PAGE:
Archaeologists Unearth 1,700-Year-Old Oil-Lamp Workshop in Israel

by johnsmith

Archaeologists from the Israel Antiquities Authority have discovered an ancient ceramic oil-lamp workshop near Beit Nattif, a village about 20 km (12.4 miles) southwest of Jerusalem.

The Beit Nattif lamps. Image credit: Israel Antiquities Authority.

The Beit Nattif lamps. Image credit: Israel Antiquities Authority.

The archaeologists found hundreds of ceramic oil lamps, stone lamp molds and terracotta figurines at the Beit Nattif site.

“The figurines and the motifs on the lamps from the Beit Nattif region tell the story of the Judean Hills in the period following the Bar Kokhba Revolt,” said Dr. Benyamin Storchan, an archaeologist at the Israel Antiquities Authority.

“From Josephus’ writings, we know that in during the Second Temple period, Beit Nattif was a regional administrative center, one of the 10 principal cities under the Hasmonean rule.”

“After the failure of the Bar Kokhba Revolt and Roman takeover of the region, the local Jewish population of the Judean Hills was greatly diminished. In turn, the region was settled by pagans. The many figurines unearthed at the site attest to this.”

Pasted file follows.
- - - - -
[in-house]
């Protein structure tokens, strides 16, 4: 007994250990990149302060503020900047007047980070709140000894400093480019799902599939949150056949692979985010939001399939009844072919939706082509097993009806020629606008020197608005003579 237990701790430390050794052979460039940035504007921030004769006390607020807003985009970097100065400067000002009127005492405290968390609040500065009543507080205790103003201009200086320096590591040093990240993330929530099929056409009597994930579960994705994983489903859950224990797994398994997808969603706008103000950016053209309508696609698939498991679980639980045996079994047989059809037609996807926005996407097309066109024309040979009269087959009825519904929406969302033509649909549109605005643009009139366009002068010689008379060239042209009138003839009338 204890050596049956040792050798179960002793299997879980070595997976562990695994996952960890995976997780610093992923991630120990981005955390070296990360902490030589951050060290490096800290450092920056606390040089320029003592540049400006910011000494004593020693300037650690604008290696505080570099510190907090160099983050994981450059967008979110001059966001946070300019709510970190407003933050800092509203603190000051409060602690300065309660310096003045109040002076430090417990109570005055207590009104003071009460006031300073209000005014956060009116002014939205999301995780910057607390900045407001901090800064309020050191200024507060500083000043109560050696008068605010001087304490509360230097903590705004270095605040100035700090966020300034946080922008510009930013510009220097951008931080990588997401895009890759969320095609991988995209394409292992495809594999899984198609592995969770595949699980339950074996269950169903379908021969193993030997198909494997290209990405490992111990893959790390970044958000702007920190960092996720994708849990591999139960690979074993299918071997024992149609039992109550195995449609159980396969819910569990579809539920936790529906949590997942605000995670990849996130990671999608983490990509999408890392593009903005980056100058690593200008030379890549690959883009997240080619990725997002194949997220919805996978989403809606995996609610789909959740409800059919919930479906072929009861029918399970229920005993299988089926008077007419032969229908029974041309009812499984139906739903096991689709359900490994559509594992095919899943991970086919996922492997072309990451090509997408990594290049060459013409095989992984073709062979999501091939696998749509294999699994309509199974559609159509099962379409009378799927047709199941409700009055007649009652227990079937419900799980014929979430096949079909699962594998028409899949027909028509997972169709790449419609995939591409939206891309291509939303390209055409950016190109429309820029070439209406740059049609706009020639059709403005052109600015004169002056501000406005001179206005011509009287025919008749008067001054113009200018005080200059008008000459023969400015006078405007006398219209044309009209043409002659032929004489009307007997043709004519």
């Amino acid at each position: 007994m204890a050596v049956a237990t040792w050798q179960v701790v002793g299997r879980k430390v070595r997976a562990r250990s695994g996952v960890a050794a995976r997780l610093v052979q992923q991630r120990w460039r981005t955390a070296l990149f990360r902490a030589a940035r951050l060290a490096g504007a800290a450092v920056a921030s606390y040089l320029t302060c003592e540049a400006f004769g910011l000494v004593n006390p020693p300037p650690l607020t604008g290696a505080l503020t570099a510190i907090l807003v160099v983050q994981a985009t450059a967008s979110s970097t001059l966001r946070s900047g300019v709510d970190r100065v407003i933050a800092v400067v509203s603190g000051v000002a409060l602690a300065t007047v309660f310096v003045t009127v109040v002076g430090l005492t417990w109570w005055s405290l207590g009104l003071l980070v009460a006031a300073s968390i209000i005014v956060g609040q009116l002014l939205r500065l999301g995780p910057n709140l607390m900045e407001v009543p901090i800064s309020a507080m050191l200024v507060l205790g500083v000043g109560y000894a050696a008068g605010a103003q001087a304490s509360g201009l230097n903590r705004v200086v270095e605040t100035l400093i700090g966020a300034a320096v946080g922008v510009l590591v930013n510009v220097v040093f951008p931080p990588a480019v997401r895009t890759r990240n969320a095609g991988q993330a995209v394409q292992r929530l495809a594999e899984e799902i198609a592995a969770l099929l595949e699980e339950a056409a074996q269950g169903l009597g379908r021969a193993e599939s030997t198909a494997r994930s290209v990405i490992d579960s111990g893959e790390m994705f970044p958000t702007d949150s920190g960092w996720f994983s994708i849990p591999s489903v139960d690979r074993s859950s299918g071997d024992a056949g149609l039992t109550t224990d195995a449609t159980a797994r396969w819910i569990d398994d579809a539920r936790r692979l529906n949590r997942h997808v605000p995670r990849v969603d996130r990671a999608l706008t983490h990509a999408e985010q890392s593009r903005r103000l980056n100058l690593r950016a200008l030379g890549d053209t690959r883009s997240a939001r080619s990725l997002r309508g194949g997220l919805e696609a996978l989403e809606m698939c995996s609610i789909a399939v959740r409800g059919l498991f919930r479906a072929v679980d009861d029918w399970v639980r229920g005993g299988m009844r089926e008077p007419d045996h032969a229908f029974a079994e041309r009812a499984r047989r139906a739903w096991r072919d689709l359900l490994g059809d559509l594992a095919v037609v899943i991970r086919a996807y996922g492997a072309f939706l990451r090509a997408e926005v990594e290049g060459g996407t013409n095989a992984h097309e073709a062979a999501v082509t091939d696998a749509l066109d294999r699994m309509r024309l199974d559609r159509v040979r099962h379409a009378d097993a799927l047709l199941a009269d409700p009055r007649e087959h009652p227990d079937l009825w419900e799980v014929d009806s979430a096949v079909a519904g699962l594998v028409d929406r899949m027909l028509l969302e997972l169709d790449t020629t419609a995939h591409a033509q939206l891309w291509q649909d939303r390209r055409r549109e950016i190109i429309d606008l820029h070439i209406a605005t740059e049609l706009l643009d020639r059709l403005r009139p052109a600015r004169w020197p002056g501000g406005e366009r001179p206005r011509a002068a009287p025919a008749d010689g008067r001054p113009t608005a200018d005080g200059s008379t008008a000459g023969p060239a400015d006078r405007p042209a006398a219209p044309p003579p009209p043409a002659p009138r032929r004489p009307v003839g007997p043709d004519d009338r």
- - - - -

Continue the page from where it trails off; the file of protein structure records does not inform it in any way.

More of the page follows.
“Simultaneously, a small number of the ceramic oil lamps area decorated with distinctively Jewish symbols such as the shofar, incense burner, and seven-branched menorah.”

The Beit Nattif lamps are dated to the Late Roman period (3rd-4th century CE).

“The fragment tells us that Jewish life continued to exist in the Judean Hills, well after the rebellion’s failure,” Dr. Storchan said.

“The oil-lamp workshop produced these lamps in response to continued demand in the region.”

“During this period, Christianity also began to emerge, and some of the Beit Nattif oil-lamps carry fish motifs, one of the symbols of Christianity.”

“Therefore, the sheer variety of lamps and figurines proves that the local population featured a mix of pagans, Christians, and Jews.”


This article is based on text provided by the Israel Antiquities Authority.

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